Prosper has asked me to publish the following response:
Thanks for keeping up-to-date on the latest Prosper newsletter. In the Borrower Success Story that you’ve quoted (above), we faithfully reproduced his submitted story without changes. The user's Borrower Success Story quoted the interest rate of "13.4%" when, as you pointed out in your blog, his borrower rate was actually "14.3%." Going forward with the newsletter, we will diligently fact-check each story before publication.
Thanks for posting,
Hey, whadda ya know, they read my blog!
Back in April'07 I wrote an open letter to Prosper.com titled "Don't Mislead People". I think that's a pretty good mantra. I don't know how people write entire books on corporate ethics, when you can say most of it in 3 words. That letter contained a long list of things that Prosper was doing that I thought were misleading. To Prosper's credit I think someone understood at least some of what I was saying, because some of 'em got fixed. I don't think they really intended to mislead. They just weren't thinking clearly. End of story, right?
Recently a few more have appeared. There was a recent Prosper.com online advertisement that used a screen image of a listing page where the interest rate was "photoshopped" to show a lower interest rate than the actual loan. To their credit, Prosper fixed it after a member pointed this out. I wasn't on the ball, and didn't save a copy of the original photoshopped ad. Must have been some overzealous marketing person, eh? End of story, right?
Oops. They did it again! The September borrower newsletter contains a story about a borrower and his loan. It says he obtained an interest rate of 13.4%. Here's a picture from the newsletter. (I have added the red oval.)
Note that it says he "obtained 13.4%". We have to assume that they mean the interest rate that he actually had to pay. On the prosper.com system, that's called the "borrower rate" to distinguish it from the lower interest rate that lenders receive. In fact, it is very clear from context of the ad that they mean the rate he had to pay, because in the quote he compares this to "14%" that the bank wanted to charge him. Well, 13.4% is indeed lower than 14%, so this sounds great until we look at the actual listing page. It tells a different story.
Again I added a red oval, circling the borrower rate this borrower actually obtained. It doesn't agree with the story. It is even a higher interest rate than his bank wanted to charge!
Surely prosper.com would not intentionally publish a misleading story, eh? What do you think?
In either case, it is another in a series of confidence eroding developments. Golly guys, at the very least get your compliance guy to check facts in your ads and newsletters.
Ned: Well Fred, I see you haven't updated your blog since the two open letters to prosper.com . Does that mean everything is going along smoothly now?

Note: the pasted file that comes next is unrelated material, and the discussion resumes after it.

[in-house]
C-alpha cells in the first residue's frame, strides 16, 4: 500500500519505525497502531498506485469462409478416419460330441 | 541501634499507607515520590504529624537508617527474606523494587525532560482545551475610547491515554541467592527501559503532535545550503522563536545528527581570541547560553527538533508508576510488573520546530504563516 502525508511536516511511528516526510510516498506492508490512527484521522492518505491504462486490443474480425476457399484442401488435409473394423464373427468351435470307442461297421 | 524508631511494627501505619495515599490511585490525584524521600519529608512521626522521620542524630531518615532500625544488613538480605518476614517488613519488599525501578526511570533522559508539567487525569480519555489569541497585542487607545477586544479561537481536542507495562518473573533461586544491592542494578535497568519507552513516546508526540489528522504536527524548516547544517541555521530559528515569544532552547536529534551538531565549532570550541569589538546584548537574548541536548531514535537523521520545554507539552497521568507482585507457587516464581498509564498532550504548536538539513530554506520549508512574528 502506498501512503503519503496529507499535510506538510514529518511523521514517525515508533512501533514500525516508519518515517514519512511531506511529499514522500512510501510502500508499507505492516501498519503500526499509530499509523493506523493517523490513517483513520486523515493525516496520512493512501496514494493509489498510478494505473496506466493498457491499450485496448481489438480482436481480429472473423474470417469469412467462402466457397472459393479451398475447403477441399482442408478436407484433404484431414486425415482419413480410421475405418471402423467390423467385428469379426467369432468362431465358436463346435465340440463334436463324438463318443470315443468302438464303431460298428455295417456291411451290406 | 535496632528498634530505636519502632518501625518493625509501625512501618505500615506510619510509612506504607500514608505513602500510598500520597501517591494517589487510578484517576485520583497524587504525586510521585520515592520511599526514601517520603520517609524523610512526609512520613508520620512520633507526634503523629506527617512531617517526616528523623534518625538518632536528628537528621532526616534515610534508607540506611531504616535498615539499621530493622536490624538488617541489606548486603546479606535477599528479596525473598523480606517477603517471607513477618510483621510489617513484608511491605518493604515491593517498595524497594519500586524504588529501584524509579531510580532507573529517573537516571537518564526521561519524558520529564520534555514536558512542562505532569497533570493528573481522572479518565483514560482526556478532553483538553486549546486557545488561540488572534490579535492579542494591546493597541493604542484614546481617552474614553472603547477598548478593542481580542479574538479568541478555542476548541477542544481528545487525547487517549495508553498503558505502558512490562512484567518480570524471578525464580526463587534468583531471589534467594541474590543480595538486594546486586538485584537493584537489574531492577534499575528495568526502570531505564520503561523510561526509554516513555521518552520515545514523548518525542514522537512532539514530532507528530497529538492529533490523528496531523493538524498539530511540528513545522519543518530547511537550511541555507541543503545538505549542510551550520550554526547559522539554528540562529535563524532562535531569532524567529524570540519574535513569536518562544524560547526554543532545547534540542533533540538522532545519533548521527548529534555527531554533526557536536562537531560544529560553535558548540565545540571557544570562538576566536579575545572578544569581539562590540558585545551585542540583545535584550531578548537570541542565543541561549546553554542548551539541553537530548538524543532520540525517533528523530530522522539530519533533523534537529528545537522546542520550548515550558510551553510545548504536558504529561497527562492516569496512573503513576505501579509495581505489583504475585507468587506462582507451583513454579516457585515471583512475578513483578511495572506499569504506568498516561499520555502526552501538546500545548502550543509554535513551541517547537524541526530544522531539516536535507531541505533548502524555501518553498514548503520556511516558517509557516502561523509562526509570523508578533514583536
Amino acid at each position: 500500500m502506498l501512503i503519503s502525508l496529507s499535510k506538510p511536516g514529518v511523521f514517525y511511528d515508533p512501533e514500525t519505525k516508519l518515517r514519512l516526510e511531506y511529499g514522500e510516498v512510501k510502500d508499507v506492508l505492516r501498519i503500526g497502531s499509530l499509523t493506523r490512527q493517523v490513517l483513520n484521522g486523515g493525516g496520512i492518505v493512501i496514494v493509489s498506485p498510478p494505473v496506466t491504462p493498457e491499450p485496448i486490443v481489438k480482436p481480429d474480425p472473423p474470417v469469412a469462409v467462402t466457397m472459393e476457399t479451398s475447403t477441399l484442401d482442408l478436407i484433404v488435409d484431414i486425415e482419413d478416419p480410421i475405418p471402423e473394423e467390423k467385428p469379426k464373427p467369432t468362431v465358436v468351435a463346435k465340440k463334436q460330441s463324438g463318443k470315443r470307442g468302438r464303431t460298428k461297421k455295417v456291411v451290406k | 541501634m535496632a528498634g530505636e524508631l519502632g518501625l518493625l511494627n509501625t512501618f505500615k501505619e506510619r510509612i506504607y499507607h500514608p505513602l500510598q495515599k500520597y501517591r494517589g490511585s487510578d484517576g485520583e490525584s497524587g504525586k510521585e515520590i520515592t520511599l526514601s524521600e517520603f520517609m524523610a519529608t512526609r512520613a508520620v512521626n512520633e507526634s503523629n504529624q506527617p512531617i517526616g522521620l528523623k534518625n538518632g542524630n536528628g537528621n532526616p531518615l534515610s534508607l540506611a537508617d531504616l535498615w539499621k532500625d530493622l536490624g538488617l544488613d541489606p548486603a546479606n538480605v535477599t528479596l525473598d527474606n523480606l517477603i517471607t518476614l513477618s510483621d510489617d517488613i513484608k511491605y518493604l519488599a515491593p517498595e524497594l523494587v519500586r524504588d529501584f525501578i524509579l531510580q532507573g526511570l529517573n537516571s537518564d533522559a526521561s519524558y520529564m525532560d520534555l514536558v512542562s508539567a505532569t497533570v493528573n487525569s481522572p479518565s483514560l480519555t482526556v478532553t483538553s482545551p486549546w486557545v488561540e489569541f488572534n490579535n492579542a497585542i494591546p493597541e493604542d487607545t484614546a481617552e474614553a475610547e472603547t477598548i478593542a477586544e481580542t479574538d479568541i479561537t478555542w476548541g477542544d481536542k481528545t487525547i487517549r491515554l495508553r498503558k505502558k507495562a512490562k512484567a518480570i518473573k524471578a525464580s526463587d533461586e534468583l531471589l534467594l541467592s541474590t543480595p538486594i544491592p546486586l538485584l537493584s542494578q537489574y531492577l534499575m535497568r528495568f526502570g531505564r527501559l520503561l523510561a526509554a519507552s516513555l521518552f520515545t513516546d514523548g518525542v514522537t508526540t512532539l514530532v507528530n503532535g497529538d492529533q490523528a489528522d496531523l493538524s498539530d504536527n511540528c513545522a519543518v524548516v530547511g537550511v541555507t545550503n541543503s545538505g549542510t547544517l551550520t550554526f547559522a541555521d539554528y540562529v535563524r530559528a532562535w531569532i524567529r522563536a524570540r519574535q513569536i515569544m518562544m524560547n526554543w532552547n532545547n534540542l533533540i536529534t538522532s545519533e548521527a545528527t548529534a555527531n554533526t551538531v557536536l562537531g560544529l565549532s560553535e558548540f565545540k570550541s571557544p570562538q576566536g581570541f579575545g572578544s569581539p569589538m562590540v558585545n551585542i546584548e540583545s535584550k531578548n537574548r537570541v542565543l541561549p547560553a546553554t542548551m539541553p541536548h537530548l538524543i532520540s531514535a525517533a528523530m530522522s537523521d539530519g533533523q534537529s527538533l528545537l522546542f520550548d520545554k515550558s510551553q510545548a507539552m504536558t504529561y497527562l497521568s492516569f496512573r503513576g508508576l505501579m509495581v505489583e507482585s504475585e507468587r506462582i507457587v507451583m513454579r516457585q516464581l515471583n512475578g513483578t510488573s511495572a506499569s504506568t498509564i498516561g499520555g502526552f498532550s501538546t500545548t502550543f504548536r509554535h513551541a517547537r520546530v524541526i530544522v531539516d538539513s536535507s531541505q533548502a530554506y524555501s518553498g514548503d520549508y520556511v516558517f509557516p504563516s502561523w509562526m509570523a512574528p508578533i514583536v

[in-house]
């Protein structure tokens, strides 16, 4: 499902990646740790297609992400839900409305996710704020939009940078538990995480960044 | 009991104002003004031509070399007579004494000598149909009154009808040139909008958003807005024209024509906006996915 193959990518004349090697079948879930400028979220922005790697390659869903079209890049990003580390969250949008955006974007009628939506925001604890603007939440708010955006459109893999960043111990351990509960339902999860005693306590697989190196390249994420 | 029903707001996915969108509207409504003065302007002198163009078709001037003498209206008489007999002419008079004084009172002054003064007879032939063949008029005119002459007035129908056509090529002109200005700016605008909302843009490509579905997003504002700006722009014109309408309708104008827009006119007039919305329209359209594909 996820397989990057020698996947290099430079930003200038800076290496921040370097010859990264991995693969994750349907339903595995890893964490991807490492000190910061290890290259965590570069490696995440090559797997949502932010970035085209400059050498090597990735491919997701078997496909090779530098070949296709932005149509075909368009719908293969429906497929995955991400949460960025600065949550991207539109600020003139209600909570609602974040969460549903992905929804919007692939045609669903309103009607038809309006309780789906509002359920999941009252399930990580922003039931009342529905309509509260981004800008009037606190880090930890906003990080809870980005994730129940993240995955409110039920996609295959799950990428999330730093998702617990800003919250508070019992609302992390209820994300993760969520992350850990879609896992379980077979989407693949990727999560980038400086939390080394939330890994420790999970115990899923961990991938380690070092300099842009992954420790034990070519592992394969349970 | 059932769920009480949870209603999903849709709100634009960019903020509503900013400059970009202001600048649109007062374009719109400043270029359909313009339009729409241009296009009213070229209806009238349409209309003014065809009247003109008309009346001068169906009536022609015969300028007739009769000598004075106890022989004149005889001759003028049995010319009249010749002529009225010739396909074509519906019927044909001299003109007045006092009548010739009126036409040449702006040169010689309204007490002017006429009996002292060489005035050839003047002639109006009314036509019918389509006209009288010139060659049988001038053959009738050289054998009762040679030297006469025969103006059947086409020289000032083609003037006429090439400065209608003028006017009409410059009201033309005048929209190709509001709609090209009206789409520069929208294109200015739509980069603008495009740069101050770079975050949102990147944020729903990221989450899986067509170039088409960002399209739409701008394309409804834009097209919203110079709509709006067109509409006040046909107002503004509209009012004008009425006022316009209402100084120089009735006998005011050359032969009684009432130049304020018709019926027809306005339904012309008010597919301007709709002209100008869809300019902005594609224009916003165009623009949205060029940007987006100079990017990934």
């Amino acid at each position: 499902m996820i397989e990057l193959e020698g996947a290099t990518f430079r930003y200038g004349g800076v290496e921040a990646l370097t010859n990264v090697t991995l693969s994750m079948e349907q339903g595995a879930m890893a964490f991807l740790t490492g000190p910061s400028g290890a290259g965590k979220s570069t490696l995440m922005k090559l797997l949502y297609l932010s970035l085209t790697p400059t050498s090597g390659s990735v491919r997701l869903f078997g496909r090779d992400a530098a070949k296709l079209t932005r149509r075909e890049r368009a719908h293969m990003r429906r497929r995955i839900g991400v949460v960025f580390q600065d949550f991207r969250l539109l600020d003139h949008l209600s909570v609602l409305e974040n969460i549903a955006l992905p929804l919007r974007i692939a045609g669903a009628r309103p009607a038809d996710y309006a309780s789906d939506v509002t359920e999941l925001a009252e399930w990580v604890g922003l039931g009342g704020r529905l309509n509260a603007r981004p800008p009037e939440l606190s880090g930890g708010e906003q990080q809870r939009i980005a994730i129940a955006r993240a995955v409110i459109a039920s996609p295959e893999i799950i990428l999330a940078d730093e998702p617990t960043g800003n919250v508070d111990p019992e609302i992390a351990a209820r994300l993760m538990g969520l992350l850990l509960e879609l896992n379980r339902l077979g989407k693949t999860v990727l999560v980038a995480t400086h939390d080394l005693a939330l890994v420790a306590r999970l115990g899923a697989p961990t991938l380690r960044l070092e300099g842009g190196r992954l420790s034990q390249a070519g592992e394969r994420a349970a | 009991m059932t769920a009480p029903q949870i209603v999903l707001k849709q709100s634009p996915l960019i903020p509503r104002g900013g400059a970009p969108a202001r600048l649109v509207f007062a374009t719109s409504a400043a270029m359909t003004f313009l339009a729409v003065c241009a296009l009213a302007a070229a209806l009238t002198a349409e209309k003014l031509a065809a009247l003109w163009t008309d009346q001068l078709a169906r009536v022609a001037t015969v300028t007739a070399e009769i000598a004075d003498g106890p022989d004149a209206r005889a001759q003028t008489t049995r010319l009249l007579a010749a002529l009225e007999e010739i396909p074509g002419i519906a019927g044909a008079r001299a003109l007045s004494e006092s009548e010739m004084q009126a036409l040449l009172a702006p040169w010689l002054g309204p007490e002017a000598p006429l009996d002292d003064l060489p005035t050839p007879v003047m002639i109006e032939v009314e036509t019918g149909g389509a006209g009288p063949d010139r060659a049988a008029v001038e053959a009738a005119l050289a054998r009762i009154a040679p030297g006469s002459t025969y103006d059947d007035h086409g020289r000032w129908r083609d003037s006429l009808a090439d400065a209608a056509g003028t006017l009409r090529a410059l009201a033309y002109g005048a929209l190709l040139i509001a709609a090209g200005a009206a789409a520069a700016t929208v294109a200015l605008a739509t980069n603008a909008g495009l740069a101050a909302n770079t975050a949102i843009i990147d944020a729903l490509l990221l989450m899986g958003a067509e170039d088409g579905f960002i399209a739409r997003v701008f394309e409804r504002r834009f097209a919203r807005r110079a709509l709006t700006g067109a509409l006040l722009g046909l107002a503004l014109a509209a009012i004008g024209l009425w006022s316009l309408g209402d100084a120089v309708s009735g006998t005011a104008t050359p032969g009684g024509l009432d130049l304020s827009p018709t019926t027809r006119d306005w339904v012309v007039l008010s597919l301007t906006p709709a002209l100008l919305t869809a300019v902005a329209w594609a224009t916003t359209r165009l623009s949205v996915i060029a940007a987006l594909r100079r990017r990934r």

Fred: Well... not exactly.
Ned: So did Prosper respond to any of the issues you raised?
Fred: There was a little correspondence, but no action.
Ned: So collections hasn't been fixed?
Fred: We haven't seen any change in collections at all. Zip. Nada. Nothing. This is one area where I got some agreement from Prosper management that things were broken. They just don't care. They view themselves as a broker (ala Ebay), and view the loan servicing business as one where you just turn some cranks and money flows thru (or not) and you scrape off some revenue. They don't take ownership of their own performance at all. The entire collections operation continues to be simply an autodialer. This is one of the reasons default performance is so bad. Its not the only reason, but it is a major one.
Ned: Sad. Well what about groups. Are they fixed?
Fred: Well, no. They aren't. There haven't been any substantive changes in groups at all. Prosper management seemed to think that the little change they made in group leader remuneration would have a large effect on group leader behavior. I don't think that's had much fundamental effect. Prosper invented this fabulous friends/endorsement system which has the potential to provide community effects far superior to the silly group system, but they haven't gone anywhere with it. Frustrating to watch.
Ned: So are the issues you raised in your two open letters still valid?
Fred: Generally yes. Especially open letter #2, because it dealt with collections, and collections has been untouched. Letter #1 on the other hand gave a long list of little detailed examples where Prosper misled folks, or allowed group leaders to mislead folks, and some of those have been cleaned up.
Ned: What other subjects did you plan to hit in your letters?
Fred: I had hoped to do one on communication and community. On the other hand, a lot of people are hitting Prosper pretty hard on these issues of late, so it seems like the problems should be obvious. Can I really add any understanding to the issue? Not sure. Also I'd have to work really hard to stay calm while writing on this subject. Also hoped to do one on the math involved in estimating lender performance. Actually have that half written. Just need to find the enthusiasm to finish it.
Ned: Anything else you'd like to say?
Fred: The lendingstats web site is great. I really missed it when it was down for a few weeks. I thank Mr Lendingstats for bring it back up.
Ned: Thanks Fred. We'll check back in another few months.
Fred: See you then.
Second installment of my recommendations to Prosper.com management.
Click the link below to view the letter.